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Is It Cheaper to Use Your Laser Printer or Go to a Local Copy Shop? Do the Math and Decide

written by: cra8051•edited by: Ronda Bowen•updated: 7/11/2010

Despite the “paperless" office, writers still need to print out copy at times. No one would take a disk with a few pages on it to a copy shop for printing. What about printing out a 40-page user manual or 90 pages of sample chapters for a book proposal? Do you print at home or take it to a shop?

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    What Does Your Laser Printer Really Cost You?

    It’s easy to determine the print cost at the print shop. Just call them and ask. However, if you want to print on your laser printer, what is the cost for that? There’s only one way to know the answer to that question. Keep a spreadsheet that calculates not only the paper cost but includes the toner. It’s not that hard to do. The best time to set up the spreadsheet is when you replace the existing toner because that gives you a longer time period for more exact results. It can be done just about any time, though, but you will need to do some estimating.

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    Getting a Handle on Laser Printing Costs

    Before changing the toner, use the printer’s status print out to see how many pages printed with the current cartridge. The printer documentation should tell you how to get that report. Alternatively, if it is a network printer, you should be able to see the status page by using a Web browser. Just enter the IP address in the browser URL bar. The network router probably has an IP of 192.168.1.1. If the printer is assigned a dynamic address the printer most likely has an IP of one number higher than your computer(s). With one computer on a network, the PC often will be at 192.168.1.100. In this case, the printer likely is at 192.168.1.101. Two computers on the network? Then try 192.168.102. With a static IP address, you should already know the printer’s address.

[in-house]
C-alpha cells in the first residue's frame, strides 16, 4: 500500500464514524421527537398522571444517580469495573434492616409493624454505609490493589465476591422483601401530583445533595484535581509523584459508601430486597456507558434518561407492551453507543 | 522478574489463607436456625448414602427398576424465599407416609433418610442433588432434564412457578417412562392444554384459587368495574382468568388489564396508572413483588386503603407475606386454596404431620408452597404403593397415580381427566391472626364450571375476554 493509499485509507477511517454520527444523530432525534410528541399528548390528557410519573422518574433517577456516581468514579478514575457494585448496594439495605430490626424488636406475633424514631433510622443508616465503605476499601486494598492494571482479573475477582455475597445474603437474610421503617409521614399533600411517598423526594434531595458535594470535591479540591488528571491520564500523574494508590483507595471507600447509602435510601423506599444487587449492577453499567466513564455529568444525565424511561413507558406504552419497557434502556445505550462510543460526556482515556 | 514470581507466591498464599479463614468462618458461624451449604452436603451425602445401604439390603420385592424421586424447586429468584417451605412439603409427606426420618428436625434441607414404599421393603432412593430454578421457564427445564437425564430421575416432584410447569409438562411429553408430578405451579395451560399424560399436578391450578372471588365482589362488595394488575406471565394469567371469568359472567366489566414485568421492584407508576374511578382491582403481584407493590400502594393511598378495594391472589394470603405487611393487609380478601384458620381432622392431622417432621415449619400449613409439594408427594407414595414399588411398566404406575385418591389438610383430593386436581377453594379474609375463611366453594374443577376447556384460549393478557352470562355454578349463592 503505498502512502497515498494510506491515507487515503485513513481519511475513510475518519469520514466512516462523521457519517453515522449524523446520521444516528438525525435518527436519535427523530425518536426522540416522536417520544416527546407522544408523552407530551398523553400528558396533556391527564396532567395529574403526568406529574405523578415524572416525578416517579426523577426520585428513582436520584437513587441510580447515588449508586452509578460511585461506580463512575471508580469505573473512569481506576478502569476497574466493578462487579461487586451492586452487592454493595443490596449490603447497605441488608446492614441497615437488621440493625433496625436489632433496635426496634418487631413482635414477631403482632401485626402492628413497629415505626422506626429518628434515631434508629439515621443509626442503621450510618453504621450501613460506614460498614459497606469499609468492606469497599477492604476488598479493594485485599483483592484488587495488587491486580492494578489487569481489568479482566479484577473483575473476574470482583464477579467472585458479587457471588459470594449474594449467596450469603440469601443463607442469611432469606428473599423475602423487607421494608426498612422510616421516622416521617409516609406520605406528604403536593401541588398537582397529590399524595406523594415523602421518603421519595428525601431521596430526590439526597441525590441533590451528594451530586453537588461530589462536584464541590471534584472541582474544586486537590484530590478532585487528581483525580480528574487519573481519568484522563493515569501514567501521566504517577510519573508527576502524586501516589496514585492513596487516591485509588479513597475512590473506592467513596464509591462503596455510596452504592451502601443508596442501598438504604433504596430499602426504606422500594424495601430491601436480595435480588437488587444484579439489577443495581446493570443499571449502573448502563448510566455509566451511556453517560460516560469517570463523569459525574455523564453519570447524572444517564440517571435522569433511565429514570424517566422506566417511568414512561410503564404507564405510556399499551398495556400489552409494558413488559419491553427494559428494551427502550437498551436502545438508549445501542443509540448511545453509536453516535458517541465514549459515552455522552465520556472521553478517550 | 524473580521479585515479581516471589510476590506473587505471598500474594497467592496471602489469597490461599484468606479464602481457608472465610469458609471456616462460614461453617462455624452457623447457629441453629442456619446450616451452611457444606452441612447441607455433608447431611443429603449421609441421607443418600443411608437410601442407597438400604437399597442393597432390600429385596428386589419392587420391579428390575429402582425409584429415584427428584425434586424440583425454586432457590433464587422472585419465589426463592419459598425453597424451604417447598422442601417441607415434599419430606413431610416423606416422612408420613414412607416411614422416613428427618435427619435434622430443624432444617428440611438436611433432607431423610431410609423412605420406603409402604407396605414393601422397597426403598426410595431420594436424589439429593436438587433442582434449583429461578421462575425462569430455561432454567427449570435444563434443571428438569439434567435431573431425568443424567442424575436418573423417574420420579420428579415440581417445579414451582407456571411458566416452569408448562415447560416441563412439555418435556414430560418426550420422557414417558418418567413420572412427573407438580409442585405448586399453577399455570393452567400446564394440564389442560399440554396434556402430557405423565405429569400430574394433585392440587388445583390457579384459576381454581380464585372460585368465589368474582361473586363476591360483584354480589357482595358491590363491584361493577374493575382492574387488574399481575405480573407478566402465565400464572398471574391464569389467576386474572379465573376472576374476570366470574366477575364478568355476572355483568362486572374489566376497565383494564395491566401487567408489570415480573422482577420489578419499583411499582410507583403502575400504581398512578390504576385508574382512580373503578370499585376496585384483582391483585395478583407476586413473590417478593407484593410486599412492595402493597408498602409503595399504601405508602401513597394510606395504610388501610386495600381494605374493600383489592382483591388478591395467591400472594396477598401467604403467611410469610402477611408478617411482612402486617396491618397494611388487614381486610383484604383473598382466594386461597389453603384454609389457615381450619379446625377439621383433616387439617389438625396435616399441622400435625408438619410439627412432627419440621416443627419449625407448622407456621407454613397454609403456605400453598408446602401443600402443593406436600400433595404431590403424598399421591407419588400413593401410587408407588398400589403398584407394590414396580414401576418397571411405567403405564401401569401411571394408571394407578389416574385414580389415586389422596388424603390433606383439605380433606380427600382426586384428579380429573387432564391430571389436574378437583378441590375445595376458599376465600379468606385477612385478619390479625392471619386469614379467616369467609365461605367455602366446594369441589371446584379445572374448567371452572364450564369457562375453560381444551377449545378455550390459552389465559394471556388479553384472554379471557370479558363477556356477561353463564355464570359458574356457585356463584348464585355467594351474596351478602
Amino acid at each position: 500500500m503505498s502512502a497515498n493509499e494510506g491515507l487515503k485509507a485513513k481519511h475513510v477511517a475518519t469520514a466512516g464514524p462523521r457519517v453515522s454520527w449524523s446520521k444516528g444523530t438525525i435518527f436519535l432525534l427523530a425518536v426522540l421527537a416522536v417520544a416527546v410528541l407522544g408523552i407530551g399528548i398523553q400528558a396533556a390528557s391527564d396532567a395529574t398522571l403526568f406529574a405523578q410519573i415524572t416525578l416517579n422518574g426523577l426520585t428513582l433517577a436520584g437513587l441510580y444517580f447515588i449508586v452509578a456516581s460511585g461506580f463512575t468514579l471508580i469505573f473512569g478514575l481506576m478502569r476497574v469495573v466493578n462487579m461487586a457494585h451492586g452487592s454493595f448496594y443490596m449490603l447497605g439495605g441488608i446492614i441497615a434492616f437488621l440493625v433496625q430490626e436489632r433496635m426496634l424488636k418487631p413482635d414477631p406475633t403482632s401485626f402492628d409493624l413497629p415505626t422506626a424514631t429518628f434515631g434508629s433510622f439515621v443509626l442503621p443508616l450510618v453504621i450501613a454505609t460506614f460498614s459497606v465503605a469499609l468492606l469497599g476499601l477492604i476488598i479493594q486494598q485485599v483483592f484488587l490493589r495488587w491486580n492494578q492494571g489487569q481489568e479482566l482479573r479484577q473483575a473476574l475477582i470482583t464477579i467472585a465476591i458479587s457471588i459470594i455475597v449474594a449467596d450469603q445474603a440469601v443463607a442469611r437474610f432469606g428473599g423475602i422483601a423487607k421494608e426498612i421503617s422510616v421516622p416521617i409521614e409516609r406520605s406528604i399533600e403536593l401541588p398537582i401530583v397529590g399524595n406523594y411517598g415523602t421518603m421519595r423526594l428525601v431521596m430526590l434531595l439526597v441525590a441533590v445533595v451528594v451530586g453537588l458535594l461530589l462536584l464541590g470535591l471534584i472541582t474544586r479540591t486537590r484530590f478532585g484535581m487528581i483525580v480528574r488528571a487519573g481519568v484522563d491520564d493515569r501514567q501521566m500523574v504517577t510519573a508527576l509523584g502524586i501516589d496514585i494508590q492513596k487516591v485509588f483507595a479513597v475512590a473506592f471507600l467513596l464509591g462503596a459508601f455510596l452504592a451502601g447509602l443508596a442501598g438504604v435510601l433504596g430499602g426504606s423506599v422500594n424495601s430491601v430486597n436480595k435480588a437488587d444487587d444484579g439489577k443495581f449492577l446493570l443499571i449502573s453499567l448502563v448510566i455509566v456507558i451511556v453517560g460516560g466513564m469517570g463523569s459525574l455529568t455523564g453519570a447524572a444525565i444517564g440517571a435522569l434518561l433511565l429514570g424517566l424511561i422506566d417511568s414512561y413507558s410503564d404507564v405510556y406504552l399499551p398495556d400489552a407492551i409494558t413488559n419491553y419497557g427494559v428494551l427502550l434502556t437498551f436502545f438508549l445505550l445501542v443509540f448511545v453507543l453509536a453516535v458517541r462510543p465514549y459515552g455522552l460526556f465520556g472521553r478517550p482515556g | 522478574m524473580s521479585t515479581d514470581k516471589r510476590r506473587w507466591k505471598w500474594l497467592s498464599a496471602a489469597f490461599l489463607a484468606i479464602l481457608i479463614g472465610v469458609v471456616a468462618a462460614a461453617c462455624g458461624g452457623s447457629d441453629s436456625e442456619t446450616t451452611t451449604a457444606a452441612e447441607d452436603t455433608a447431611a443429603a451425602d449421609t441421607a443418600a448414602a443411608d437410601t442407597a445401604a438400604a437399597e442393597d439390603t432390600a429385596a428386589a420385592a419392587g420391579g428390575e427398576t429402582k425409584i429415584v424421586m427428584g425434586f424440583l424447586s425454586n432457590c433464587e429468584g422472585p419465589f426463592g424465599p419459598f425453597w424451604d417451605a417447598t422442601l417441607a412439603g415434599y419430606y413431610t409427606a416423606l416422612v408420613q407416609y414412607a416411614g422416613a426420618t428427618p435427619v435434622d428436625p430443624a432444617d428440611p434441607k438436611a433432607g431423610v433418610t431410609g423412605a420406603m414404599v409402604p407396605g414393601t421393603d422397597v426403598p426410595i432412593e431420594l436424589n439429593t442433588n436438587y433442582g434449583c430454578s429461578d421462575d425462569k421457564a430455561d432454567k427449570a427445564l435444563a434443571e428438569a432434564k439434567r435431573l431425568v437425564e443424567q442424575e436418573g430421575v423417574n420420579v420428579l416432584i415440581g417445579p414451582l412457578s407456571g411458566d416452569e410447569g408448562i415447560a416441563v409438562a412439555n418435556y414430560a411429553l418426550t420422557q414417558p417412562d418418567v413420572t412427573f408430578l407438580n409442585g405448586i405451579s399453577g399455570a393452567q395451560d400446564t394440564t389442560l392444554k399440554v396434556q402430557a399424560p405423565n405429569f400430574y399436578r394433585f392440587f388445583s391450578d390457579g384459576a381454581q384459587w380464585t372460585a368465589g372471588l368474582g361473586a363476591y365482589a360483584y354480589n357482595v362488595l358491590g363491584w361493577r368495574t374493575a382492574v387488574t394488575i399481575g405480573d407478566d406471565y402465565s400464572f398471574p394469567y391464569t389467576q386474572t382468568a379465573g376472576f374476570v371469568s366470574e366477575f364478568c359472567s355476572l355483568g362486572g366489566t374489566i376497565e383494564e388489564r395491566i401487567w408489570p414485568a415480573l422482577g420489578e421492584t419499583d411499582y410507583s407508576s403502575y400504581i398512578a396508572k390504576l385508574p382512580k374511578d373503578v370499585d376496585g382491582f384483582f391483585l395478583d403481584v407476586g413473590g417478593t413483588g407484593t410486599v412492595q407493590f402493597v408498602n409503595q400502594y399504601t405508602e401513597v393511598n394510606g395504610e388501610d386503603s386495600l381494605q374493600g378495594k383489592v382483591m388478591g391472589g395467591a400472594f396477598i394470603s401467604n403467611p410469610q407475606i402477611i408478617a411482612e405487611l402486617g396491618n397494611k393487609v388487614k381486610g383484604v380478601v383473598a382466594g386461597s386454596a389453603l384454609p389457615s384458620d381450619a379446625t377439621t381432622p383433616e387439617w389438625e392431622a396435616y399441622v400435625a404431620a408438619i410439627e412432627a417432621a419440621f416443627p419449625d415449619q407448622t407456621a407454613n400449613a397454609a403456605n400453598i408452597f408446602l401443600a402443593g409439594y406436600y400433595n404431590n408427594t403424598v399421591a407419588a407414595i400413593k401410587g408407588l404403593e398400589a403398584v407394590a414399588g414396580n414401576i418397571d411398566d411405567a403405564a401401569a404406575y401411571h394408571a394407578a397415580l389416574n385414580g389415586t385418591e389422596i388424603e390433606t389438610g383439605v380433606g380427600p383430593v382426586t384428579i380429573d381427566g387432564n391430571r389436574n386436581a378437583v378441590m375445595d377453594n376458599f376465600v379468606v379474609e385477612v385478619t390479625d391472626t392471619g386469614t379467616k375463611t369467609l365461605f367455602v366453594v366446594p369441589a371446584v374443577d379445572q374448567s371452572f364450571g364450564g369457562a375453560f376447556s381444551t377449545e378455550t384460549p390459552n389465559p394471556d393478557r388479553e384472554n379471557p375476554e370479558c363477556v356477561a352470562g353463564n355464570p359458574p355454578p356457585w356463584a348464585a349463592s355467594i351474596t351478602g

Use the same technique to get statistics if beginning part way into the toner cycle. In this case you will have to estimate full toner use based on the claimed average pages printed (from the printer manufacturer details) and a ratio of current printouts for the known time length of printing.

    There is a slight disadvantage in this case because the use to date may not represent typical use, but it is probably not significant enough to make a difference. For example, if the printer is supposed to do 5,000 pages of normal printing per toner and you’ve used it for six months. So far, 3,000 pages have printed. If the best price available for toner is $85.00 then divide 3000 by 5000. Multiple the result, 0.6 times $85.00 for a cost to date of $51.00. Start the spreadsheet with either the full cost of toner or the partial cost.

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    Create the Spreadsheet

    to see the labels and formulas used in the setup. Labels are typed as is. Precede formulas with the equals (=) sign.

    Setting up this spreadsheet takes a little time in the beginning, but it is a one-time step. After that, it’s just a matter of updating the sheet when a new toner is put into service. It will pay of in the long run because it provides useful information about your printer use.

    Now all you have to do is fill in the date, cumulative pages printed from the printer report, what the last ream of paper cost and the price of the toner. Update the toner and paper cost at each toner change and the current per page cost will appear. Until those numbers are entered, the formula cells will show either #DIV/0! or a negative number—ignore this.

    Once you have reliable cost figures, you can decide whether a visit to the local shop is cost effective or not. One caveat: These calculations do not include the wear and tear on your laser printer. With a little more work, this could be factored in by amortizing the cost of the printer over a chosen time, say four years. Even the real cost of the printer (after a tax deduction) could be included for extra precision.